Homeless families to be moved out of London hotel during Beyoncé tour

<span>Photograph: Martin Godwin/The Guardian</span>
Photograph: Martin Godwin/The Guardian

Homeless families being housed in a north London Travelodge are due to be moved out when Beyoncé concerts begin at the end of the month after the local council failed to extend their bookings.

The Guardian understands that up to 30 families face removal from a Travelodge in Enfield and being placed in alternative temporary accommodation as their rooms have been booked by other people during Beyoncé’s Renaissance world tour in London. Beyoncé is scheduled to play five nights at the nearby Tottenham Hotspur stadium between 29 May and 4 June.

About 100 rooms, two-thirds of the hotel, are currently booked by the local council. They are occupied by families and individuals who reported themselves homeless to Enfield council, some of whom live four or five people to one room.

The Guardian understands that the council failed to extend the bookings of 30 families ending during the concert’s run, meaning a number of them will have to leave.

Travelodge rooms can only be booked for 28 days at a time and families have previously been moved to other accommodation at short notice when the council failed to rebook before rooms were snapped up by people attending big local events. Families told the Guardian the local authority would often wait until the final day of their booking before making another one.

Families who have had to move out of the hotel temporarily say the process is incredibly disruptive. As well as having to take all of their belongings with them, they say their children ended up missing school.

The Guardian understands that Enfield council had private concerns about the impact Beyoncé’s upcoming tour could have on families being housed at the Travelodge.

Collette Collington, 42, has been living in the Enfield Travelodge since the start of the month. She lives in one room with her four-year-old daughter and two-year-old twin sons who have autism. She was told on Monday that she is being moved to a Travelodge in Hertfordshire on Thursday and will not return to Enfield until 4 June.

“I don’t sleep as it is but this news is very distressing. It’s not good for me, my mental health and for my two youngest children who need stability because of their additional needs. Every environment we go into, it takes time for them to settle in. They have to be in the same routine. It will be very distressing for them,” she said.

“It’s crazy how the council manages this, it’s like potluck,” she said.

Last Monday, she had to leave her room with all of her belongings and wait in the hotel lobby as the council had failed to extend her stay in the hotel. “It was really distressing. I suffer from anxiety so I was having a panic attack and literally just cried.” She was eventually booked into another room in the hotel on the same day.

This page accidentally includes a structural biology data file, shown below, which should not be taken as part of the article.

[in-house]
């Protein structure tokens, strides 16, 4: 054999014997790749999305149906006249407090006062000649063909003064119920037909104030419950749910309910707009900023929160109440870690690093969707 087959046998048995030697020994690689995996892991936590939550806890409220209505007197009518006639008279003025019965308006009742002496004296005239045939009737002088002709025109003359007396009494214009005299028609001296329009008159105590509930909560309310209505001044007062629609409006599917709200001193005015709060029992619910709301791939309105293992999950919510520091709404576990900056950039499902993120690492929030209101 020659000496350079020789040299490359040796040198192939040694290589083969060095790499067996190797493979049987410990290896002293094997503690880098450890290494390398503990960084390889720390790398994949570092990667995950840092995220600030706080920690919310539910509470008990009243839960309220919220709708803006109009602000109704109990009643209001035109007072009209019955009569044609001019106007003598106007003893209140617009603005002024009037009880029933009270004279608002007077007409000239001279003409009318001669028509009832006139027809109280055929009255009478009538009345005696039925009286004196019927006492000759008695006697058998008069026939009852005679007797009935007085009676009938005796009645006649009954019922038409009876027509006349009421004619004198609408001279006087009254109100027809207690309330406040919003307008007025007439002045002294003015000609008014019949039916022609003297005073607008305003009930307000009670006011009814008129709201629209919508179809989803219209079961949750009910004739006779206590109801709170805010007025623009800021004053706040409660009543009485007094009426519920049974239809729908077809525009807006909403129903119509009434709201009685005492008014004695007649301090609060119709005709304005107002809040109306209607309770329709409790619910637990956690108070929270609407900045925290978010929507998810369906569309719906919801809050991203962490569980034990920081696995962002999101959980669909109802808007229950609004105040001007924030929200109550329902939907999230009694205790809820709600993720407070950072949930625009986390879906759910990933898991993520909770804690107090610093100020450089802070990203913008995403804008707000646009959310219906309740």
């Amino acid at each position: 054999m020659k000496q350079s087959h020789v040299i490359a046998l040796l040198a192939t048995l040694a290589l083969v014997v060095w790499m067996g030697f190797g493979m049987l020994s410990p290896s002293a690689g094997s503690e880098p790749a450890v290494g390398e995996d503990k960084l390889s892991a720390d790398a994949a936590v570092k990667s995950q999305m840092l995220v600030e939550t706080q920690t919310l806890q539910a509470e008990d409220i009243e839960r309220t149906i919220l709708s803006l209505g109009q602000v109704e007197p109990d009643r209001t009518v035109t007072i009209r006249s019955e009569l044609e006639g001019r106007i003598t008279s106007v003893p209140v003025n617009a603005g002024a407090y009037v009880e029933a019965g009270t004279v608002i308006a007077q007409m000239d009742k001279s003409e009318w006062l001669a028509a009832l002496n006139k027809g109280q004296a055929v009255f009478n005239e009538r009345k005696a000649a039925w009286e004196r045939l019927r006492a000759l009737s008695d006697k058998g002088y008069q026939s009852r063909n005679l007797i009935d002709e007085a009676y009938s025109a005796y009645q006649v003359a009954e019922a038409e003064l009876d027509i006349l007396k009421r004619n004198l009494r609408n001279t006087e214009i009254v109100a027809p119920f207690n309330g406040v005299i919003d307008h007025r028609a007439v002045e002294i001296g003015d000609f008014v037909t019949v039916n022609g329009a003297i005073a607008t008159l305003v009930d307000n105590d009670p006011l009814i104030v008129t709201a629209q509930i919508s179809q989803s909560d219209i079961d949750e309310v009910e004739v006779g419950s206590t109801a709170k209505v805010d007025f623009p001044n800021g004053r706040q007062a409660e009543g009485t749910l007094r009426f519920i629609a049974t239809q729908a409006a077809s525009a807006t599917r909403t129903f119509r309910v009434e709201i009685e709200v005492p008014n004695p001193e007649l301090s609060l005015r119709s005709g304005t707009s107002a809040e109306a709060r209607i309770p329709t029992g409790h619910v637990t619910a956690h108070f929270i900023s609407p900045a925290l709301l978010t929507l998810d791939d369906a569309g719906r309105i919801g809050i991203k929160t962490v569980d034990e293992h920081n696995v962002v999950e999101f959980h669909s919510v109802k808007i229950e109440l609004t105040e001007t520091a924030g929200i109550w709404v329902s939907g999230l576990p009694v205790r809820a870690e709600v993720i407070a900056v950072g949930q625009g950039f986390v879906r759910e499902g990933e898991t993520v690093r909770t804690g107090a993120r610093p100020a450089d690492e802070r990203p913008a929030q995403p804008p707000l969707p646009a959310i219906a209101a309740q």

Another family were left without anywhere to go last week after their booking ended. A mother with three children was left stranded outside the hotel with all of her belongings for almost 12 hours before being sent to a Travelodge in Hertfordshire.

A number of families have been living in the hotel for months on end, far past the six-week legal limit. Piotr Rembikowski, a wheelchair user who lost his privately rented property in a fire, spoke to the Guardian in April. He has been living in the hotel with his wife and two sons since last August.

Collington was made homeless after her private landlord increased her rent. “The biggest shock for me was coming in here and seeing all the other families. I thought I’d be the only one but then you come here and see this,” she said.

“I’m grateful that I’ve got a roof over my head but it’s cramped. Both of my sons still drink formula. I have to wash both my son’s milk bottles in the bathroom sink.

“[The council] knows I have two children with a disability and they still saw it fit to put us into a hotel.”

An Enfield council spokesperson said: “In the event that Travelodge is not able to offer rooms for individuals and families, we will do our utmost to find other suitable accommodation with as little disruption as possible.

“We recognise that hotel accommodation is not ideal for families which is why we continue to lobby for national action to address the fundamental shortfall of affordable housing.”

A Travelodge spokesperson said: “We have been working with Enfield council for many years to provide short-term accommodation. All parties understand that this is a temporary arrangement until the local authority can find a more permanent solution.

“At present we do have ample availability at our Enfield and nearby hotels for the dates in question that the council are welcome to book. Our rooms are subject to availability but we will always try our utmost to support Enfield council where we can.”